Patsy Porco

Look Alive … Even if You’re Dead

In Humor on October 15, 2016 at 4:06 pm

The other day, I went to the American Folk Art Museum with Maisie, my first-cousin-once-removed. Maisie is a student at Barnard College. In all the time she’s been there, I have never invited her to our home, which is an hour away from her campus, or gotten together with her. Since she’s graduating this year, I was running out of time to assuage my guilt. We are first-cousins-once-removed, for heaven’s sake, and my son is her second cousin, plus we’re really close with her mother (my first cousin) and her husband. I was totally negligent regarding my older-cousin-once-removed duties. The crazy thing is that my family loves Maisie. Time just got away from us, which, of course, is no excuse. I had to make it up to her.

The museum, which is across from Lincoln Center in Manhattan, had moved since the last time I saw it (decades ago when my roommate worked there). It was always in the Lincoln Center area, but it used to be in a storefront. I think it had one room, but I’m not sure. I never actually went in. Whenever I met my roommate after work, I stood outside and waited for her. I was probably avoiding paying an entrance fee, which turned out to be unnecessary since there is not now, and never was, an admission charge. (You can feel free to tuck a bill or two into a prominently displayed lucite rectangle with a slit in the top, however.)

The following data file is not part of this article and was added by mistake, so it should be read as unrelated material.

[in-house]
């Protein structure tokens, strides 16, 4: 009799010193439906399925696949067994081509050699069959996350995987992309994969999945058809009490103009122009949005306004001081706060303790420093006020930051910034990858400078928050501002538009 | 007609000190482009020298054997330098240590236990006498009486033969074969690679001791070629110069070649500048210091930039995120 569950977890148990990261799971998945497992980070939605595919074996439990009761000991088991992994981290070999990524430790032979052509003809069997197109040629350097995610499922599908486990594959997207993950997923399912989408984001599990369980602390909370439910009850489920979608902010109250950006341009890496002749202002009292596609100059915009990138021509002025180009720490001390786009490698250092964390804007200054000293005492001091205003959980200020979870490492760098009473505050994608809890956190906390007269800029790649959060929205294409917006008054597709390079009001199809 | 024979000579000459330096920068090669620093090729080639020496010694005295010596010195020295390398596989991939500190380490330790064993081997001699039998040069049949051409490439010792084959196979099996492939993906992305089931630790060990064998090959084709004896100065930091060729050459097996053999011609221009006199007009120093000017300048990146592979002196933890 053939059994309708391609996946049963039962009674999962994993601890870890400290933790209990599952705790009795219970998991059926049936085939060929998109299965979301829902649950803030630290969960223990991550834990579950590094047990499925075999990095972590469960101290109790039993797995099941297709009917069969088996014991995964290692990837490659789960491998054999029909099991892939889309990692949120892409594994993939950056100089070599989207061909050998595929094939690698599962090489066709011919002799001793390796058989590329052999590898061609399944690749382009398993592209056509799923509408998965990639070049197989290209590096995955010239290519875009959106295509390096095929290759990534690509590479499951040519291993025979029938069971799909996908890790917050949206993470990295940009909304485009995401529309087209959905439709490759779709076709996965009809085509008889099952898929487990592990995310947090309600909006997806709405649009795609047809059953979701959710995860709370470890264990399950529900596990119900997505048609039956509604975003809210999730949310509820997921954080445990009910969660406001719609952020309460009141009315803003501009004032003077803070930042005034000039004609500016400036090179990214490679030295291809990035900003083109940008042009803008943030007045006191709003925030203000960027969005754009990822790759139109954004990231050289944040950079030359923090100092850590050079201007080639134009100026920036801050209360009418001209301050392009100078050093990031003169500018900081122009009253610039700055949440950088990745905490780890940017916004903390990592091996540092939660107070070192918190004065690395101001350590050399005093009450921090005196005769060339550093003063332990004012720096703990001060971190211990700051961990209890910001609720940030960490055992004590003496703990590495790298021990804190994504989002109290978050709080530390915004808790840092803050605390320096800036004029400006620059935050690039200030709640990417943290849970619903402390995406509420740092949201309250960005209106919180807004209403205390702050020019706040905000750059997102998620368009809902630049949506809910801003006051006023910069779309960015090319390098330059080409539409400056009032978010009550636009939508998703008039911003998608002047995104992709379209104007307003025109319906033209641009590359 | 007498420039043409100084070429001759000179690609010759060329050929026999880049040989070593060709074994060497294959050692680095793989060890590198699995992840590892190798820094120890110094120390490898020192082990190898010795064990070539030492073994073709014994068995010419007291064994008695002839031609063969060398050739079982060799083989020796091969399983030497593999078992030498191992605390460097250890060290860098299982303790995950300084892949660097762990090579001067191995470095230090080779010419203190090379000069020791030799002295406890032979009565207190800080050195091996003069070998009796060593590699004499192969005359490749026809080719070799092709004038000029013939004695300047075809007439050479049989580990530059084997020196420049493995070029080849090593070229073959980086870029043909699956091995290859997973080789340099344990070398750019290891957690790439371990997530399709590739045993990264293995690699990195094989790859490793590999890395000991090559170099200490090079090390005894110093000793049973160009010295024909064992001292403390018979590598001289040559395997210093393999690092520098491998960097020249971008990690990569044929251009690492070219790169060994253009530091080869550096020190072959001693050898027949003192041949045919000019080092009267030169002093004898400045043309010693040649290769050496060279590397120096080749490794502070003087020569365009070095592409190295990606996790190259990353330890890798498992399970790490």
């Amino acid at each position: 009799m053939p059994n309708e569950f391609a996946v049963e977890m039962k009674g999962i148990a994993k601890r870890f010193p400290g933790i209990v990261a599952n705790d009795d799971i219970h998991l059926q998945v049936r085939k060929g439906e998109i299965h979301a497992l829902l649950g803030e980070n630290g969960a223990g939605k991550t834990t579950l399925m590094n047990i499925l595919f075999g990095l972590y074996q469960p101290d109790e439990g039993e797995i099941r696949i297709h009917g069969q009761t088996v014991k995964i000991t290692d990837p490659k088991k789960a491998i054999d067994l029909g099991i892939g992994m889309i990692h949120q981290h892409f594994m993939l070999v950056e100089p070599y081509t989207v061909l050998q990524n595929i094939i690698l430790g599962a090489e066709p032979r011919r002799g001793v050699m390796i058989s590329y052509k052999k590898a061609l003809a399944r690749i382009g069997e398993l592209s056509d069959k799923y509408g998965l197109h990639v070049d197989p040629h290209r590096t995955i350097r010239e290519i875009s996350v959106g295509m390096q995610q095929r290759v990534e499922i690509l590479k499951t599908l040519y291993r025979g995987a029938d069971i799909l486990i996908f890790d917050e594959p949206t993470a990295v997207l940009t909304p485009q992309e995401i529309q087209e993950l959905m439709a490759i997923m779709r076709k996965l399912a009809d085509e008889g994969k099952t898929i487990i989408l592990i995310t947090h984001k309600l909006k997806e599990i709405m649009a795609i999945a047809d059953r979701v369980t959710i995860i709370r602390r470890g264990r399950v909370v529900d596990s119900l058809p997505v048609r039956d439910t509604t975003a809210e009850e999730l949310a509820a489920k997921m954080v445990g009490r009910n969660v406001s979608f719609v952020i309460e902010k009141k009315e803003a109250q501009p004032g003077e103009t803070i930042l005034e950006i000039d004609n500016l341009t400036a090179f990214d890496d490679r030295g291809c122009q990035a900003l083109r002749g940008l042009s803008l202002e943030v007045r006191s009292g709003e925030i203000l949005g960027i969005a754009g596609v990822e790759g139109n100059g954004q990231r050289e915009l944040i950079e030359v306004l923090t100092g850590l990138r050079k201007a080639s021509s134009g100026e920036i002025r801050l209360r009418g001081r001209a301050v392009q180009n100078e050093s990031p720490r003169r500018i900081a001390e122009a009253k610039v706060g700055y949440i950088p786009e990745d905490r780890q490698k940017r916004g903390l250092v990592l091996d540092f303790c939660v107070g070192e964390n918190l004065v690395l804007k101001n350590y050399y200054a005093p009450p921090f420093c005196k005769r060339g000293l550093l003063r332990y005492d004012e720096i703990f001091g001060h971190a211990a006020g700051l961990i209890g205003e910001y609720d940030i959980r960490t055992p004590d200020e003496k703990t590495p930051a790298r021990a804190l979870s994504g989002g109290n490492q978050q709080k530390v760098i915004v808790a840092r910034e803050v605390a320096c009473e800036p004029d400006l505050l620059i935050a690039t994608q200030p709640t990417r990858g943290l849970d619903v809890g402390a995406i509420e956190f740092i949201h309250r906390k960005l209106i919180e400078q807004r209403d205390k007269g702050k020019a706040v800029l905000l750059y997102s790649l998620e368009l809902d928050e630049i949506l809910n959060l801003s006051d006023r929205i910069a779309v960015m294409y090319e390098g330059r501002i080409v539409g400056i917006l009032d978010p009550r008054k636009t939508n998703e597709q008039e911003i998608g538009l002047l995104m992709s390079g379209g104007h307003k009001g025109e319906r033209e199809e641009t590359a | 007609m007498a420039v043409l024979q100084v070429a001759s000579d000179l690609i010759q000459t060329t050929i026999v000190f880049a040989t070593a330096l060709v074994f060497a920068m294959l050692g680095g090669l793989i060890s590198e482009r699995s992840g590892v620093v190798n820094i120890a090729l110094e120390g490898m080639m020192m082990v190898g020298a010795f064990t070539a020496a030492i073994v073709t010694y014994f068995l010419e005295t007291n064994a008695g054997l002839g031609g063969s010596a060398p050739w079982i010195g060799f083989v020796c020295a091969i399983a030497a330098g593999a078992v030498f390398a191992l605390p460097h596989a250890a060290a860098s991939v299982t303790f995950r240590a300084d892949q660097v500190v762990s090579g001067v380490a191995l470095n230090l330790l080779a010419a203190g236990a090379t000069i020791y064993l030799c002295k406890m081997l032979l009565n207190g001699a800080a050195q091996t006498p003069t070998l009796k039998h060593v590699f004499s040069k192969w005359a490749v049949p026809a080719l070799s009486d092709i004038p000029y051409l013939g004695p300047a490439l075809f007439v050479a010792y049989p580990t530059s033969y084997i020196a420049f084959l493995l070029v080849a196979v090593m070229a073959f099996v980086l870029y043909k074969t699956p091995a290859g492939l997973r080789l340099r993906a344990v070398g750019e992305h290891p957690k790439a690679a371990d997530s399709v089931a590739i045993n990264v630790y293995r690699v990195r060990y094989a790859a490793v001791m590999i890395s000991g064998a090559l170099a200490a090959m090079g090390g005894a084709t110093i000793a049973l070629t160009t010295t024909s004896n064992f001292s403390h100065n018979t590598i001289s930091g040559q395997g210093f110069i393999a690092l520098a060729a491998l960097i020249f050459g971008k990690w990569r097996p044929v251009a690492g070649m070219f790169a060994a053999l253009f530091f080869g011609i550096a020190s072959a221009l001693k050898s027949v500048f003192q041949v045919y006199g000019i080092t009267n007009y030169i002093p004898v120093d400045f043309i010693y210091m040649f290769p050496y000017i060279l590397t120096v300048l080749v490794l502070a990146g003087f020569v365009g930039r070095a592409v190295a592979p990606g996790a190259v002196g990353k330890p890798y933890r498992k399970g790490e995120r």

I assumed that the museum had moved to get more space. I was right. It now has three rooms. Three areas, really. We went looking for the rest of the museum after we had looked at the featured exhibit, “Securing the Shadow: Posthumous Portraiture in America,”and we were told that we had seen the entire museum—and that I should put my camera away right now, because photographs were forbidden in all but one area.